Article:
On July 28, Camden Sylvia was to have celebrated her 37th birthday. Instead, friends were making plans for an August memorial mass. And on July 6, a Manhattan surrogate court judge officially gave her the hefty and sad title of A Person Whose Whereabouts Are Unknown.
Sylvia is the downtown loft tenant who, with her boyfriend Michael Sullivan, disappeared on November 7, 1997—the day she handed her landlord a letter announcing that she and other tenants would withhold rent as long as he withheld heat. Shortly thereafter, the landlord himself, Robert Rodriguez, went missing for several days, and has been a focus of police investigations.
Now, eight months later, the investigation itself remains shrouded in secrecy. A task force of detectives from the Manhattan South homicide squad is working full-time on the case, but police won’t say how many detectives are involved or what progress has been made. “This is certainly an active investigation, and we have as many detectives as we need,” said Deputy Inspector Thomas Chan, commanding officer of Manhattan South Detective Operations. Chan declined to discuss specifics.
Investigating the disappearance has been especially difficult because there is no physical evidence or even a crime scene. Police had hoped to make progress by exhuming a body they believed to be that of David King, a Rodriguez employee who also went missing after a 1991 fallout with his boss. But Chan says King’s family declined to provide DNA samples to confirm that the corpse, dug up from the city’s potter’s field, is King’s.
Last month, three NYPD detectives were following leads on Cape Cod, where Sylvia grew up, but it is unclear what those leads are. While there, Chan said, detectives interviewed Sylvia’s parents. “We are always canvassing, always seeking additional information,” Chan said. Police are offering a $20,000 reward in the case, and anyone with information is urged to call the Manhattan detective bureau at 477-7447 or a hotline at 598-0071.
Camden Sylvia’s mother, Laurie Sylvia, who has come to New York often on her missing daughter’s behalf, said she is satisfied with the NYPD’s commitment to solving the case, though she’s in the dark about its status. “They really don’t enlighten me with whether they have a theory or not,” said Laurie Sylvia, who works as an advocate for the disabled in Hyannis, Massachusetts. “They said they would tell me when something broke and they had somebody in custody.”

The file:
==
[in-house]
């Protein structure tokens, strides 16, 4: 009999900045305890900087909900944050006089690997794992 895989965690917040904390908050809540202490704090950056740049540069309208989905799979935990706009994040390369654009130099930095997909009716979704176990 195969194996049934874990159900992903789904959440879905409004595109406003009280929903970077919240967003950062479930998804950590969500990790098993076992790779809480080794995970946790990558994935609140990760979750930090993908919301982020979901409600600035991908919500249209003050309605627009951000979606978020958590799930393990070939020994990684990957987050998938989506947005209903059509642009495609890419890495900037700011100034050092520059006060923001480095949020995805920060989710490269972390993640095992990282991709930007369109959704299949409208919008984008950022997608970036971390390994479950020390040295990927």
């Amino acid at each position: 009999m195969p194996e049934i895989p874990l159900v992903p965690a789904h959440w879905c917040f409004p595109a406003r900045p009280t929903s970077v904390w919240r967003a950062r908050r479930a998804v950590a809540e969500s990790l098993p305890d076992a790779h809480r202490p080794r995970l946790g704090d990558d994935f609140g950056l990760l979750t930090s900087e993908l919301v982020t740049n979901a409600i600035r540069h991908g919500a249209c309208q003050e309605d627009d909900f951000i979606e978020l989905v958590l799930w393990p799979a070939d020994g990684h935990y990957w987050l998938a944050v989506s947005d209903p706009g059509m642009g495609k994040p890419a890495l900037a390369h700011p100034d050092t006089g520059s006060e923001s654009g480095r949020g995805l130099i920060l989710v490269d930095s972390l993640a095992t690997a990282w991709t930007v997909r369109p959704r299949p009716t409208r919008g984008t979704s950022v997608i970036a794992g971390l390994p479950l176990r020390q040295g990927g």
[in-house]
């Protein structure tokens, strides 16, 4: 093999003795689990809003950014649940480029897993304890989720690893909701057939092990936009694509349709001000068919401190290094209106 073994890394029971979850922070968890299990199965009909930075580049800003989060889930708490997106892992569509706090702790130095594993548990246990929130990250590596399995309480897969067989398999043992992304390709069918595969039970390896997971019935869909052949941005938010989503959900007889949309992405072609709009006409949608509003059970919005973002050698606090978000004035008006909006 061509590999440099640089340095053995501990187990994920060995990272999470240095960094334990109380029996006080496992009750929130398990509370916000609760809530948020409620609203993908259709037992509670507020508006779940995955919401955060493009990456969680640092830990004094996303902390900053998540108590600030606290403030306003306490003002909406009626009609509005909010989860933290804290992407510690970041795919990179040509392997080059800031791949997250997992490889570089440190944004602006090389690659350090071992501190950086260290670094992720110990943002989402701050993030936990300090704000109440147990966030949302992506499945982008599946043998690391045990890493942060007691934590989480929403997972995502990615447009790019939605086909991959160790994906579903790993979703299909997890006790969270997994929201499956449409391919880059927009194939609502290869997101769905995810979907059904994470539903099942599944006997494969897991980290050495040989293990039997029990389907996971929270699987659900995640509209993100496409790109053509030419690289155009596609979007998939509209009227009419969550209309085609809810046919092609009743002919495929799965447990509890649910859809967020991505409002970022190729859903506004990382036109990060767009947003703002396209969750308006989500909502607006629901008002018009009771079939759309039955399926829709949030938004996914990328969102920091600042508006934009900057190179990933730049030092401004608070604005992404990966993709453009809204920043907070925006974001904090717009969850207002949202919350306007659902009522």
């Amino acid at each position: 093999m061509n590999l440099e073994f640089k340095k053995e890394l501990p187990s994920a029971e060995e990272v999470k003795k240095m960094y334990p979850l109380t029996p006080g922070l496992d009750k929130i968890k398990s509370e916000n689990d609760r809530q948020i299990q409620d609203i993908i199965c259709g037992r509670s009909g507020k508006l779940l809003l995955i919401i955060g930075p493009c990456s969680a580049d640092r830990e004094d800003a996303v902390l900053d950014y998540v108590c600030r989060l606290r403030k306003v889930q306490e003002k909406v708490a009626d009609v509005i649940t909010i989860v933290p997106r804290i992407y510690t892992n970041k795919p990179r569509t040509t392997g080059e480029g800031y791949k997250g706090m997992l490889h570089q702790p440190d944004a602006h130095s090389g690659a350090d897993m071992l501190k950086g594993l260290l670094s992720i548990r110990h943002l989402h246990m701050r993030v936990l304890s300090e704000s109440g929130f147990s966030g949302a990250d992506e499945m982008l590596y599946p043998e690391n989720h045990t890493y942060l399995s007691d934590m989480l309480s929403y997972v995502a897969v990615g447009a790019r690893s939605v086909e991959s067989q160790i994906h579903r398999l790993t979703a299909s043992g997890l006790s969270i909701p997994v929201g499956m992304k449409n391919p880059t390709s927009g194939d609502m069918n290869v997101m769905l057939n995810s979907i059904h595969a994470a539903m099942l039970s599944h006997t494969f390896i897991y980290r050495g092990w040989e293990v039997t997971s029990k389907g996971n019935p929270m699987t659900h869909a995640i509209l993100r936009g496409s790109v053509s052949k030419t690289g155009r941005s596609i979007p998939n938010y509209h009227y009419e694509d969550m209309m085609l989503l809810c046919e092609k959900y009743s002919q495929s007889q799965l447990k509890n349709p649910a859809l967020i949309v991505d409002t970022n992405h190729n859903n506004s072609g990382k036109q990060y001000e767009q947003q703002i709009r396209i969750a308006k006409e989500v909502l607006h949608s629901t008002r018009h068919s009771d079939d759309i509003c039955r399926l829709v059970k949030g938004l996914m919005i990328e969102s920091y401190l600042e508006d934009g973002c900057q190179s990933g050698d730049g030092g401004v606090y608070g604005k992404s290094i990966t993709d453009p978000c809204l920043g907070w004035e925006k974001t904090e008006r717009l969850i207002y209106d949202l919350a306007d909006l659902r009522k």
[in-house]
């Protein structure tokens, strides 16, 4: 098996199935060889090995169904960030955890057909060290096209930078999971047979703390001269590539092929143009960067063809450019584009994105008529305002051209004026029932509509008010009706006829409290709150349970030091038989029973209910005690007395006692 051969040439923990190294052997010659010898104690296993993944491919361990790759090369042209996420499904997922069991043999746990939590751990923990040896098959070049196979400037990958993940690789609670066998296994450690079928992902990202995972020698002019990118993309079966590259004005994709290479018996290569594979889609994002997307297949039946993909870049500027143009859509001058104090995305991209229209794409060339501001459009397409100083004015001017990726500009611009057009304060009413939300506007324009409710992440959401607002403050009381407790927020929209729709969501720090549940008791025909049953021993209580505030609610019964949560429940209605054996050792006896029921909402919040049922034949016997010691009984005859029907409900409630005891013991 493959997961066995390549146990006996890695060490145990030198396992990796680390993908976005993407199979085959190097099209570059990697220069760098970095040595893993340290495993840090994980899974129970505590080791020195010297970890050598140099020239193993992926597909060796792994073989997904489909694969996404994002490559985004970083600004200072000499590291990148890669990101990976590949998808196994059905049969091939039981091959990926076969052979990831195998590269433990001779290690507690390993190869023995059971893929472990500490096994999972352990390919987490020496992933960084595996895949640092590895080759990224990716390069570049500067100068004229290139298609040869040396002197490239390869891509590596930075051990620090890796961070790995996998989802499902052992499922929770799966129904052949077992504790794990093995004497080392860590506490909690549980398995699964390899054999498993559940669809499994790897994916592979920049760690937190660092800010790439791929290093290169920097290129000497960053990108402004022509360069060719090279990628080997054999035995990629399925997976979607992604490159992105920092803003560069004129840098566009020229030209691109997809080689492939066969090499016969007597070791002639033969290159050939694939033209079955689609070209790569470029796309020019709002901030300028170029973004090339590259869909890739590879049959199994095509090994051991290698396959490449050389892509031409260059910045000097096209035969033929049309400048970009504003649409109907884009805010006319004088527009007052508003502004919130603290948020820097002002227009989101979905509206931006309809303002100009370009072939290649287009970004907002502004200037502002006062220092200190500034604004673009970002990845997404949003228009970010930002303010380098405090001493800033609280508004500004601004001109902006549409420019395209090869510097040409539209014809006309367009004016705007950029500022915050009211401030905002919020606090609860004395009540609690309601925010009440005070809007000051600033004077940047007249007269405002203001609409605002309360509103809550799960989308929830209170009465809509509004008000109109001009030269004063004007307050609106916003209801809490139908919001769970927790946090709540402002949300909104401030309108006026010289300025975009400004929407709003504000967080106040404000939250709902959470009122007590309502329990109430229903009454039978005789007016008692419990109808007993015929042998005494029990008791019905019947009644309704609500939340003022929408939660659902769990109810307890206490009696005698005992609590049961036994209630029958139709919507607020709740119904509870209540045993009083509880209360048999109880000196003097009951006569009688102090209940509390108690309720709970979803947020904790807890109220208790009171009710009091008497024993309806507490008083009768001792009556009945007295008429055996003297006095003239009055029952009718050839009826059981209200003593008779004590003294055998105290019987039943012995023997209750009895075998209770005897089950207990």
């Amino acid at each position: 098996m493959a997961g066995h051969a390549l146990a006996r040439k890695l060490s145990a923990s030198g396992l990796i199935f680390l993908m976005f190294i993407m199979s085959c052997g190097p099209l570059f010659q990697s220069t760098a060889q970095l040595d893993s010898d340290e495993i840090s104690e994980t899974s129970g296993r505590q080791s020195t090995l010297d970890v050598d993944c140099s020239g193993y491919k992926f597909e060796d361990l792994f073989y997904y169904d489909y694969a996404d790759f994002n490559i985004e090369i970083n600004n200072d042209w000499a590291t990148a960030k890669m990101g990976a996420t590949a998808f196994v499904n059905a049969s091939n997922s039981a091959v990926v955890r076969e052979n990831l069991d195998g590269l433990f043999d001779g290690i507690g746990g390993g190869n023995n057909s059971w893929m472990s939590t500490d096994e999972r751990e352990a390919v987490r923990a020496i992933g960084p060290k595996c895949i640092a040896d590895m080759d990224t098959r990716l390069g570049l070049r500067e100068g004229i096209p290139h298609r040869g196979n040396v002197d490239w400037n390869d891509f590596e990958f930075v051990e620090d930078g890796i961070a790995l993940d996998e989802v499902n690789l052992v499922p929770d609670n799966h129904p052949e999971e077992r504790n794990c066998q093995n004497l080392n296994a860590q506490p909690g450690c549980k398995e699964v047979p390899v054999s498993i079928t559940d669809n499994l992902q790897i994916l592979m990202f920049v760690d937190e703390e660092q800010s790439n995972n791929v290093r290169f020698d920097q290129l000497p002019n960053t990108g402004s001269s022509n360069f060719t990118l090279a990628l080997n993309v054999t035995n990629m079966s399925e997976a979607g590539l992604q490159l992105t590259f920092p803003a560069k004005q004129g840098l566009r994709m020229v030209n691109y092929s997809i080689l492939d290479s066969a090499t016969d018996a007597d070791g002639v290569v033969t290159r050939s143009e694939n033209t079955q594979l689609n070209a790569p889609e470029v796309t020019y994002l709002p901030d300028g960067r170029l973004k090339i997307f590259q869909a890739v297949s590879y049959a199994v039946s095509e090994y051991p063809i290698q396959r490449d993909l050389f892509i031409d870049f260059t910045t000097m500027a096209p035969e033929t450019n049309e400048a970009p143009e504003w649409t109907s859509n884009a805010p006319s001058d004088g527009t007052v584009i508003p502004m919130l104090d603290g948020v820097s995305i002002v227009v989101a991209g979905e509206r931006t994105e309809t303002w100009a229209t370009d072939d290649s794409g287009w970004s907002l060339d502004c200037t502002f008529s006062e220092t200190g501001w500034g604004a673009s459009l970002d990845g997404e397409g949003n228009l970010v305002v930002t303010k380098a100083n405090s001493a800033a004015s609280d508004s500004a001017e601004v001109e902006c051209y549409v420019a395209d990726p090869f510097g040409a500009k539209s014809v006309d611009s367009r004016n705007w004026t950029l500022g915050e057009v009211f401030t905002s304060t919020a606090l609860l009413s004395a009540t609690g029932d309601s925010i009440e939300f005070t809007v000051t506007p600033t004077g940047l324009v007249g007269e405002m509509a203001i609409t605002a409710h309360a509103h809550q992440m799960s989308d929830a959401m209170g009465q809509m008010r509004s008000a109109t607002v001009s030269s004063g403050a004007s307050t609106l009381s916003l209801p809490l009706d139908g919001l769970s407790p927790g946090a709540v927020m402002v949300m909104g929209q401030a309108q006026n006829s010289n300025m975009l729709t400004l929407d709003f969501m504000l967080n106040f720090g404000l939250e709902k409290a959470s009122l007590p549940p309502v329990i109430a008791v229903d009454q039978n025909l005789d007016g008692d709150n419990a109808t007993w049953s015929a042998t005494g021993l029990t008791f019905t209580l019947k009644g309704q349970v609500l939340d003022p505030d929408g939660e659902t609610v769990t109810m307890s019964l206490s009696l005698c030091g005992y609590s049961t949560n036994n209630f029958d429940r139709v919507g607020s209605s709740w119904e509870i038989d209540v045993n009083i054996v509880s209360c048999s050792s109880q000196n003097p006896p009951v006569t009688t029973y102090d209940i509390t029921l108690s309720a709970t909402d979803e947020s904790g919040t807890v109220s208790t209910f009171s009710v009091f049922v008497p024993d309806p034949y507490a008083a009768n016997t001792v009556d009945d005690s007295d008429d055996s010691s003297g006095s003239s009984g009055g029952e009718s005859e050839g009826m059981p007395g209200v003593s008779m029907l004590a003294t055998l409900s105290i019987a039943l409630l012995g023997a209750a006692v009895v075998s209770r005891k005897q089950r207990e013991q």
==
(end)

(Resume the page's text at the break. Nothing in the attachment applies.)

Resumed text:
One source familiar with the case says NYPD detectives are operating under the theory that if Rodriguez were involved, it would not have been “a landlord-tenant thing so much as one guy who happens to be a landlord who was angry at people who happened to be his tenants.”
Rodriguez, who returned in December to work at his locksmith business at 76 Pearl Street, did not return calls for this story. His criminal attorney, Michael Rosen, also refused to answer questions.
Laurie Sylvia has pleaded with Rodriguez to talk to police, urging him to do so in a letter she sent on Mother’s Day. “I mean, just from the circumstantial stuff, the situation where he disappeared for 10 days makes it look like he’s somehow involved,” says Laurie Sylvia. “The time that his lawyer wouldn’t accept rent . . . but it’s all speculation.”
Last December Rodriguez refused Laurie Sylvia’s money orders paying the $304 monthly rent on the 1400-foot loft where Sullivan had lived for 20 years and where Camden Sylvia moved in six years ago. Through an attorney, Rodriguez argued that he couldn’t accept the check since it was not from the tenants themselves.
“That’s his mishegoss,” says Jerry Goldfeder, an attorney representing the families of the missing tenants. “He could have taken her mother’s money all along.” There was speculation that Rodriguez would begin renting the apartment at market rate, which would far exceed $304. In December, he told The New York Times that he would not. The apartment remains vacant.
Earlier this month, Laurie Sylvia applied to the Manhattan surrogate court to be the temporary administrator of her daughter’s affairs so that she could pay her bills and taxes. One of Sullivan’s sisters has made a similar application, which will be decided in August. Both families have also given blood samples to the medical examiner’s office so it can compare their DNA to that of unidentified bodies that come into the morgue.
Laurie Sylvia has returned to her daughter’s apartment several times this spring, but nixed an invitation by neighbors to visit on her daughter’s birthday. “That would not be a good day for me to come in,” she says. “Not at all. In the beginning, I was kind of numb. Now we’re sort of in a hold situation, and over the past couple of months it seems emotionally harder for me.
“I’ve probably thought of any possible scenario of what could happen to two people, from something to do with Mr. Rodriguez and on down,” says Laurie Sylvia. “My son and I just recently thought, well suppose it was a random thing, but we don’t know. I mean, you watch TV, you see this, you see that. . . . Who knows? But do I think that they are alive and well someplace in the world? No. I don’t think that at all.”
Her concern doesn’t end with her daughter and Sullivan. She wishes the NYPD were still posting a uniformed officer at the building, as it did in the weeks following the disappearance.
“The police are gone now, so I didn’t feel quite as safe when I visited the building,” she says. “And I do have some concern for the tenants who are still there. If two people just disappear, you can’t help but think, What else can happen? When it’s a mystery, you start thinking of all the terrible possibilities. I worry, I guess. I’m a mother, you know.”